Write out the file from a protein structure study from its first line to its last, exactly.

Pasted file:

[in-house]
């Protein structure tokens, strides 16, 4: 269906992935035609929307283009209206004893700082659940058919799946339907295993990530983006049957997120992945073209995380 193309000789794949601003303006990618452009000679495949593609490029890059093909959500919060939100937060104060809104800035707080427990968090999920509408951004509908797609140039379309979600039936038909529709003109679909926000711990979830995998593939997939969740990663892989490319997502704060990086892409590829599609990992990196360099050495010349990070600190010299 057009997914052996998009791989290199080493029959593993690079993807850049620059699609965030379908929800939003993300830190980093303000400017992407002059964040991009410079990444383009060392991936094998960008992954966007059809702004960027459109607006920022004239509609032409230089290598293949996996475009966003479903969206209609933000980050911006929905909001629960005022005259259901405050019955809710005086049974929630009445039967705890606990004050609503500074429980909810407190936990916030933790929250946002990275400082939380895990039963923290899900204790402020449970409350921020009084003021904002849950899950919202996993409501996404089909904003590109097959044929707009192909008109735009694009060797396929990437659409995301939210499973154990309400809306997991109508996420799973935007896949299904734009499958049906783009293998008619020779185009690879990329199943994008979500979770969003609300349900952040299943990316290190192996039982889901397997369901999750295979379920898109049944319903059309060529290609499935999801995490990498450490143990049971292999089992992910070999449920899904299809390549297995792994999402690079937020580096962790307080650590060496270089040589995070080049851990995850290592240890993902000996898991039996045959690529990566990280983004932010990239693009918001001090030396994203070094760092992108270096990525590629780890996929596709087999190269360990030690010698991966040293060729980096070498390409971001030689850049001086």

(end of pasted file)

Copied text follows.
[in-house]
């Protein structure tokens, strides 16, 4: 269906992935035609929307283009209206004893700082659940058919799946339907295993990530983006049957997120992945073209995380 193309000789794949601003303006990618452009000679495949593609490029890059093909959500919060939100937060104060809104800035707080427990968090999920509408951004509908797609140039379309979600039936038909529709003109679909926000711990979830995998593939997939969740990663892989490319997502704060990086892409590829599609990992990196360099050495010349990070600190010299 057009997914052996998009791989290199080493029959593993690079993807850049620059699609965030379908929800939003993300830190980093303000400017992407002059964040991009410079990444383009060392991936094998960008992954966007059809702004960027459109607006920022004239509609032409230089290598293949996996475009966003479903969206209609933000980050911006929905909001629960005022005259259901405050019955809710005086049974929630009445039967705890606990004050609503500074429980909810407190936990916030933790929250946002990275400082939380895990039963923290899900204790402020449970409350921020009084003021904002849950899950919202996993409501996404089909904003590109097959044929707009192909008109735009694009060797396929990437659409995301939210499973154990309400809306997991109508996420799973935007896949299904734009499958049906783009293998008619020779185009690879990329199943994008979500979770969003609300349900952040299943990316290190192996039982889901397997369901999750295979379920898109049944319903059309060529290609499935999801995490990498450490143990049971292999089992992910070999449920899904299809390549297995792994999402690079937020580096962790307080650590060496270089040589995070080049851990995850290592240890993902000996898991039996045959690529990566990280983004932010990239693009918001001090030396994203070094760092992108270096990525590629780890996929596709087999190269360990030690010698991966040293060729980096070498390409971001030689850049001086």